At the start of the book, Rajkumar Raha is eleven years old. An Indian boy who came to Mandalay by chance, rather than on purpose. From here, the book follows Rajkumar throughout his whole life, and further.
The Glass Palace is part fictious biography, part history book. It lets the characters explain their thoughts, their feelings, their reasoning; it picks up and mixes in historical events (which I did not check and therefor can not confirm) and gives faces to those events. In some parts it is very detailed and in other places it easily skips over many years.
This is an unusual book. Neither is it thrilling and making you want to read "just one more chapter before going to bed", nor is it boaring or uninteresting so you would put it away for good. It is somewhere in between: keeping you coming back to read a bit more, so long, you will have read the whole book in the end.
Max Mingus, ex cop, ex private investigator, ex con, in that order. He's freshly out of prison and trying to find a new foothold in life. Yet he's offered a job to investigate the kidnapping of a child that happened two years ago, in Haiti. A job, he doesn't really want, but a job which would put him far away from his old/new home. A distance, he appreciates, money he can use, a challenge he welcomes.
The Carver family offers Max all the support he needs. But, as he finds out very soon, Allain, Gustav and Francesca Carver do not get along with each other all too well, but they all want to find little Charlie.
For Max Haiti is a strange place, with all the voodoo, spirits and black magic people believe in. They also believe in Tonton Clarinet, a figure who steals children. And Max finds a crime against which the kidnapping of Charlie Carver pales.
A well written book with a well arranged storyline. However, some of the content I would consider more likely NC-17 rated than R-rated. Definitely not a book for children or people who are easily upset.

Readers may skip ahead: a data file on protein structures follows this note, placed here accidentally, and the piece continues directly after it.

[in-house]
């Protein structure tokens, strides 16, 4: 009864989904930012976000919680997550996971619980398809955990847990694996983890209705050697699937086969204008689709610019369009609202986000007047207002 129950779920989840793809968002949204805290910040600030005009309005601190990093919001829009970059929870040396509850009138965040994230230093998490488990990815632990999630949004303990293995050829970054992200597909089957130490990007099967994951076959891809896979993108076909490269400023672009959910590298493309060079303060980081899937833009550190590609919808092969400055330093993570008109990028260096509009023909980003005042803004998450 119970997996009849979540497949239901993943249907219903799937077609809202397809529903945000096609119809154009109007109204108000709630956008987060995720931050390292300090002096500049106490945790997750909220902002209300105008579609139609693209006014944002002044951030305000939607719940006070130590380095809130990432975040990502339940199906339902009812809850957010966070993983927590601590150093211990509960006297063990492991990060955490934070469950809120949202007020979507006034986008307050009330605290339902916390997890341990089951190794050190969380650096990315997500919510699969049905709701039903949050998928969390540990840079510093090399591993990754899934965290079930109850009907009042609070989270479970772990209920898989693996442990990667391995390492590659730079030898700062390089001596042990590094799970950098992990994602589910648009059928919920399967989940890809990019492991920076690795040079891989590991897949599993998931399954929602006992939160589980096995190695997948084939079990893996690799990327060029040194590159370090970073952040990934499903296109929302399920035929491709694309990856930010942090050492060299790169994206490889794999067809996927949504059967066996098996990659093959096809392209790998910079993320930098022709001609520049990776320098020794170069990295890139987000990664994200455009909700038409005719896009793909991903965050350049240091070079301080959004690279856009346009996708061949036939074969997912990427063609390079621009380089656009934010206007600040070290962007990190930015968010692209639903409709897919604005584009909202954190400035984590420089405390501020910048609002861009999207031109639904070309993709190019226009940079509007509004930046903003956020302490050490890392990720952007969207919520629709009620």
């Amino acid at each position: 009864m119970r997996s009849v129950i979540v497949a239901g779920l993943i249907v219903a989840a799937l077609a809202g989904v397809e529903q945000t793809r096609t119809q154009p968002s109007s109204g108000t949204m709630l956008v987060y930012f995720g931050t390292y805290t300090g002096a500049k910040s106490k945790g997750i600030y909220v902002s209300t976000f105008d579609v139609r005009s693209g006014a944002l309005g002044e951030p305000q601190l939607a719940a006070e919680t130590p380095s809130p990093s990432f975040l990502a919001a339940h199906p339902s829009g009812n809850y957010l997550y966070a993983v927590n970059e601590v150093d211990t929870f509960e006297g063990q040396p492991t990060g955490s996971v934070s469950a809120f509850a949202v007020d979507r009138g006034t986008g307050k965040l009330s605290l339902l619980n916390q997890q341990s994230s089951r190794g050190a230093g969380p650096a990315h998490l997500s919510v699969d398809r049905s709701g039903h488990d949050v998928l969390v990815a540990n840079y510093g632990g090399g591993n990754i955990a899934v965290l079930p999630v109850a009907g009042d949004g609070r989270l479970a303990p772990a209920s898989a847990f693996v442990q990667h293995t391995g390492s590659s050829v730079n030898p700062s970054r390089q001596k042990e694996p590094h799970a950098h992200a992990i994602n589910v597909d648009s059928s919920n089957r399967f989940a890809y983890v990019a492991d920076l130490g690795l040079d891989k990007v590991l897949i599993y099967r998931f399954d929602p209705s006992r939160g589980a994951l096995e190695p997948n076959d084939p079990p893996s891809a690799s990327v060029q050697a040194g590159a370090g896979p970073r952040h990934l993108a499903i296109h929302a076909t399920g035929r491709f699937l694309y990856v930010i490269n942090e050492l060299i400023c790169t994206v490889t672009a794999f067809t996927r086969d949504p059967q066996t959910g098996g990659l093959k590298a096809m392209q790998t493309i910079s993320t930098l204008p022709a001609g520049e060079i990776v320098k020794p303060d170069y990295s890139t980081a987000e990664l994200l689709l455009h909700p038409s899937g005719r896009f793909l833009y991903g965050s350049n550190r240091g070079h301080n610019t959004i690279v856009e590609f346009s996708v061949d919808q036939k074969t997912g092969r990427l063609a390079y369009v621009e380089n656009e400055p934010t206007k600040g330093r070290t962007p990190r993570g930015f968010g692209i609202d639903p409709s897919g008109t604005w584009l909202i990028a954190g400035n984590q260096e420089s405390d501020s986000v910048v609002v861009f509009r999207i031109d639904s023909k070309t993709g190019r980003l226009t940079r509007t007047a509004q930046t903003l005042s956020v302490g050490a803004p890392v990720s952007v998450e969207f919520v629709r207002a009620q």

Like many other tech books, Pro Git starts out with a chapter titled "Getting Started". Well, that chapter alone certainly is not sufficient to get you started with git, but the book as a whole is an excellent way to learn how to work with git and how git is working with your code (or whatever you feed it to chew on).
I've used git before and scratched a bit more than just the bare surface of it, so many of the things described were not new to me. I was reading this book mainly to get a feel of whether I could recommend it to a team of IT people who will start working with git soon. And yes, I can recommend it. The book introduces the reader gradually and in a logical sequence to the concepts behind git and the way to work with it.
There are several ways a team can collaborate using git and Scott Chacon explains some of them in the book, complete with workflow, advantages and disadvantages. This is one of the things I like especially in this book. It is often difficult to decide on a workflow to use when you're new to a tool and this information can help a lot. Also the recommendations for size of commits, structure of commit message etc. are all there.
The samples in the book are clear and easy to understand. They are kept short, which is a good thing on one hand (quickly find what you need and be done with it), but in some circumstances you may need to piece together a few things by yourself to achieve what you want to do (branch, make changes, cleanup using interactive rebase, cherry-pick/rebase/merge back to master). An additional (optional) chapter walking the reader through a whole change step by step might be useful for new users.
One chapter is dedicated to working with and converting from other systems. Pro Git uses subversion and perforce as samples. A really helpful chapter if you're stuck with a central subversion repository or you need to import the history from an old setup.
The last chapter is rather technical and a great treasure trove and source of how git works internally. It walks the reader through a series of low-level commands and builds a complete repository just using the plumbing commands; a great way to learn and understand how git works behind the scenes. Very valuable information if you need to do something very special or if you're just very curious.